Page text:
Willpower is a vital ingredient in the recipe of success.
No matter what your goals are, you are going to need guts to make your dreams a reality. Willpower is just a daily commitment toward your goals: it means that you are in it for the long haul and it means that you can say no to instant gratification in order to protect your long term visions.
So we all know dedication and willpower are important, but how do you develop them?
Why do some people unwaveringly decline fun, food, and friends for their priorities while others struggle to turn down seconds on desert?
Willpower is truly something that is built and created, not something inherited at birth. You too can develop willpower and all it takes is a little bit of practice and commitment.
1. Know what you want, why you want it
Willpower and dedication don’t develop quickly, they are personality traits that are forged and grow stronger with each conscious effort to turn something down for the greater good- but it all has to start within yourself.
Willpower starts with desire: desire for change and desire for something better than what you currently have at the moment. Willpower is the ability to say no to what you want now because you desire something more later.
In one study called the Stanford Marshmallow experiment Walter Mischel conducted an experiment with children where they were offered either one marshmallow “now” or two “later”. Some of the children chose to wait for another marshmallow while some simply ate the marshmallow that was initially offered.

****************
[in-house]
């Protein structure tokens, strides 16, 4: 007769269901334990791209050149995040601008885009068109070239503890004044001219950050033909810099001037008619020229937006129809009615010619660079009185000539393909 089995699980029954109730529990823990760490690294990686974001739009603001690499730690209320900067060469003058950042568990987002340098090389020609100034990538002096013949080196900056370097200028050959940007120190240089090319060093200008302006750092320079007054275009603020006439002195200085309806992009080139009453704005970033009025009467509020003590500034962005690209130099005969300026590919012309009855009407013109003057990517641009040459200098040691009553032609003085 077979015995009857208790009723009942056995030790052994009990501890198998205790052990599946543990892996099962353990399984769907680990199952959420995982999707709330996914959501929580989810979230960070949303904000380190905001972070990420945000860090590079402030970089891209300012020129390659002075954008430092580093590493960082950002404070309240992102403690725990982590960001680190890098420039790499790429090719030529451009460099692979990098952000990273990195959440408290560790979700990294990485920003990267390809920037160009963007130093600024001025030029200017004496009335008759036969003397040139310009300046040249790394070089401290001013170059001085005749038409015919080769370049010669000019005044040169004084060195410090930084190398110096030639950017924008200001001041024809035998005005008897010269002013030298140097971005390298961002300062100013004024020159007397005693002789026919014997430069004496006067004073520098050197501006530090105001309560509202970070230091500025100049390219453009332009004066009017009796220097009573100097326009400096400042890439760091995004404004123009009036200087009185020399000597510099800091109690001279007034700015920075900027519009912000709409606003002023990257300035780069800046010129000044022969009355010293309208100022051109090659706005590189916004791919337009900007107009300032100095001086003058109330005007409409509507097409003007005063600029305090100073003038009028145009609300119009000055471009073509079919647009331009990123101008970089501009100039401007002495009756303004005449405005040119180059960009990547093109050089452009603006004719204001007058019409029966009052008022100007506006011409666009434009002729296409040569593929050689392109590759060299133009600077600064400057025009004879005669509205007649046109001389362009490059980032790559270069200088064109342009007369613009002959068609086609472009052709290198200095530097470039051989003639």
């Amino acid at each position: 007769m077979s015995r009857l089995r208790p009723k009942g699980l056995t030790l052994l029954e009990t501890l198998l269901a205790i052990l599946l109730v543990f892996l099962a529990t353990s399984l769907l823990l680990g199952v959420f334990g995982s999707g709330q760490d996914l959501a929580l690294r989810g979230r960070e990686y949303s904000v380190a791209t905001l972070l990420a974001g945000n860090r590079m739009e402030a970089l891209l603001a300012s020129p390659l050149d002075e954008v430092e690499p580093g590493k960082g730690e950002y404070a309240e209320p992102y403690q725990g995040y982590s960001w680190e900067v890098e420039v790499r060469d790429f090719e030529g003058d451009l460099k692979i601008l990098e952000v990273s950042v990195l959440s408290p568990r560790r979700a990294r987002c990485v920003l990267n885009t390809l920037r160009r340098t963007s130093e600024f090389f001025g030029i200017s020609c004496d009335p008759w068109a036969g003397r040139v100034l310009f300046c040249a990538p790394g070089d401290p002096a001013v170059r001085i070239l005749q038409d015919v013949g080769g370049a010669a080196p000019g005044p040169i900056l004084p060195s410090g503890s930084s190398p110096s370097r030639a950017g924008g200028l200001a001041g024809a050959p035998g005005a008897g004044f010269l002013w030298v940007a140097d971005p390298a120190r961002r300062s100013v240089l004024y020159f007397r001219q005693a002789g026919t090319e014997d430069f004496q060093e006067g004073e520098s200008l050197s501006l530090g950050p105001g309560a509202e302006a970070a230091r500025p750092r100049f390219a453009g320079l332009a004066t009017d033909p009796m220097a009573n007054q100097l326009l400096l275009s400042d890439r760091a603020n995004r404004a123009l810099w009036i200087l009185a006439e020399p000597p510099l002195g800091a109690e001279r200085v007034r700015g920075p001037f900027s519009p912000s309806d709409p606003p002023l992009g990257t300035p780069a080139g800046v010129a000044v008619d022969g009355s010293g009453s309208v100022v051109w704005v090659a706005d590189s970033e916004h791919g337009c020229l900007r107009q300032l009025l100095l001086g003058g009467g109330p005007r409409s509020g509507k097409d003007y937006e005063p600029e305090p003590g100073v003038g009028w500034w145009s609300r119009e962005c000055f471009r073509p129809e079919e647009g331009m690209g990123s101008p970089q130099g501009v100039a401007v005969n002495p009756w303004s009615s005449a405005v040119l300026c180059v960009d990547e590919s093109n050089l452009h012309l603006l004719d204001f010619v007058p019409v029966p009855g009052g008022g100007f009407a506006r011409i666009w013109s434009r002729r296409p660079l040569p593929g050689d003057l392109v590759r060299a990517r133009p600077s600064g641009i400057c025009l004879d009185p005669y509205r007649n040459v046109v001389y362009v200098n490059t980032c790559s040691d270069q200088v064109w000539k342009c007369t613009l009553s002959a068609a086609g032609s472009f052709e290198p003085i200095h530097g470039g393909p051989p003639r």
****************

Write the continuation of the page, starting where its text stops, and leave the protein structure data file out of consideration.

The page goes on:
Of the children that decided to wait for the second marshmallow, only about 1/3 were successful at waiting for the researcher to return with their promised reward; those that were successful at waiting realized that saying no to one marshmallow now in order to get two marshmallows later was a better deal.
By focusing on the long-term benefits and the potential rewards that would come later, some of the children were able to say no to the instant reward of one marshmallow.
If you have a clear understanding of what you want and why you are doing it, you will have more incentive to stay strong in the moment and make the “right” choice.
2. Start small: Set small goals and get them done
Rather than making your first goal something that will take you years to accomplish, try starting small instead.
Your short term goals should be measurable and should be able to be accomplished quickly (think within a few months tops), then you should start setting daily and weekly goals that will hold you accountable each day.
For instance, rather than just setting a goal to lose 100lbs within a year, you should try setting smaller goals to hold you accountable on a more frequent basis. Try to set the goal of losing 1.5-3lbs per week- or even better going to the gym 5 days per week.
The less you focus on results, and the more you focus on the steps that you can take each day to get the results you want, the more you feel accountable and motivated to continue on.
Not only will you build more confidence and see results sooner by accomplishing smaller goals, but you can begin achieving your goals on week one.
Setting your sites too far ahead in the future can be discouraging at times, so try focusing instead on the small things that you can do today to make your long-term goals come true, which leads us into the next tip…
3. Hold yourself accountable to your daily actions
Will power comes down to consistent daily action.
As you start doing the things you need to do each day to reach your goals, you will also start be able to say no to the things that might distract you from reaching them.
Learning to say no to “negative” influences in your life and learning to say yes to the actions that will make you successful in the long-term will cause you to become more firm in your resolve to meet your goals.